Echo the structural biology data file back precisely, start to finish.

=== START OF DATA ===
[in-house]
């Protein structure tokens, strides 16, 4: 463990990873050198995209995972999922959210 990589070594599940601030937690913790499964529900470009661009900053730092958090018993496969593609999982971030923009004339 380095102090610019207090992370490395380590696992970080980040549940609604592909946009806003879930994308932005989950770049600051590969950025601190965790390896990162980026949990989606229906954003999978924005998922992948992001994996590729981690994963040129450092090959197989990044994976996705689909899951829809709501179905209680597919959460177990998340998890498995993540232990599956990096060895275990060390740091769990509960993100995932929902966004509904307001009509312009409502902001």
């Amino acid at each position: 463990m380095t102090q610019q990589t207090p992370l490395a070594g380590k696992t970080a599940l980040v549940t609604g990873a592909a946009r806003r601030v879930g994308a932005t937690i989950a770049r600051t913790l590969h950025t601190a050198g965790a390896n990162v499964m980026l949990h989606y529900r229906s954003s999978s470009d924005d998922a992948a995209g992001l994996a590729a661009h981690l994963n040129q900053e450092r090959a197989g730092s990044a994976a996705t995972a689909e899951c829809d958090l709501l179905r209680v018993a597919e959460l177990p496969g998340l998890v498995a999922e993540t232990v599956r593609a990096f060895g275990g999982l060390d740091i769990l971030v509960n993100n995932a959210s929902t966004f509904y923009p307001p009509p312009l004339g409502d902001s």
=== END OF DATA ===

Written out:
[in-house]
């Protein structure tokens, strides 16, 4: 463990990873050198995209995972999922959210 990589070594599940601030937690913790499964529900470009661009900053730092958090018993496969593609999982971030923009004339 380095102090610019207090992370490395380590696992970080980040549940609604592909946009806003879930994308932005989950770049600051590969950025601190965790390896990162980026949990989606229906954003999978924005998922992948992001994996590729981690994963040129450092090959197989990044994976996705689909899951829809709501179905209680597919959460177990998340998890498995993540232990599956990096060895275990060390740091769990509960993100995932929902966004509904307001009509312009409502902001």
């Amino acid at each position: 463990m380095t102090q610019q990589t207090p992370l490395a070594g380590k696992t970080a599940l980040v549940t609604g990873a592909a946009r806003r601030v879930g994308a932005t937690i989950a770049r600051t913790l590969h950025t601190a050198g965790a390896n990162v499964m980026l949990h989606y529900r229906s954003s999978s470009d924005d998922a992948a995209g992001l994996a590729a661009h981690l994963n040129q900053e450092r090959a197989g730092s990044a994976a996705t995972a689909e899951c829809d958090l709501l179905r209680v018993a597919e959460l177990p496969g998340l998890v498995a999922e993540t232990v599956r593609a990096f060895g275990g999982l060390d740091i769990l971030v509960n993100n995932a959210s929902t966004f509904y923009p307001p009509p312009l004339g409502d902001s």